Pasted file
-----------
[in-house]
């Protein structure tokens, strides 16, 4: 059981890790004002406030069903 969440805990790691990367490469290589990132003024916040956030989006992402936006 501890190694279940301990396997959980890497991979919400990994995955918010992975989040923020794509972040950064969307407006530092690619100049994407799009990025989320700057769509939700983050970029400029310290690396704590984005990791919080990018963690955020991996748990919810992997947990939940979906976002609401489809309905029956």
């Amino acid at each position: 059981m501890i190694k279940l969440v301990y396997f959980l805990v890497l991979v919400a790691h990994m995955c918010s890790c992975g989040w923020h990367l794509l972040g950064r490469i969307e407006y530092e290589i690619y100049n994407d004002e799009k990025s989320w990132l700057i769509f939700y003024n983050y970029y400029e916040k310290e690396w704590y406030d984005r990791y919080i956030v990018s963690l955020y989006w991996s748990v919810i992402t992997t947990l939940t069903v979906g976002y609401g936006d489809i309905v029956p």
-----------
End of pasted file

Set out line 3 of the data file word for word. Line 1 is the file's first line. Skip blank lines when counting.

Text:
């Amino acid at each position: 059981m501890i190694k279940l969440v301990y396997f959980l805990v890497l991979v919400a790691h990994m995955c918010s890790c992975g989040w923020h990367l794509l972040g950064r490469i969307e407006y530092e290589i690619y100049n994407d004002e799009k990025s989320w990132l700057i769509f939700y003024n983050y970029y400029e916040k310290e690396w704590y406030d984005r990791y919080i956030v990018s963690l955020y989006w991996s748990v919810i992402t992997t947990l939940t069903v979906g976002y609401g936006d489809i309905v029956p």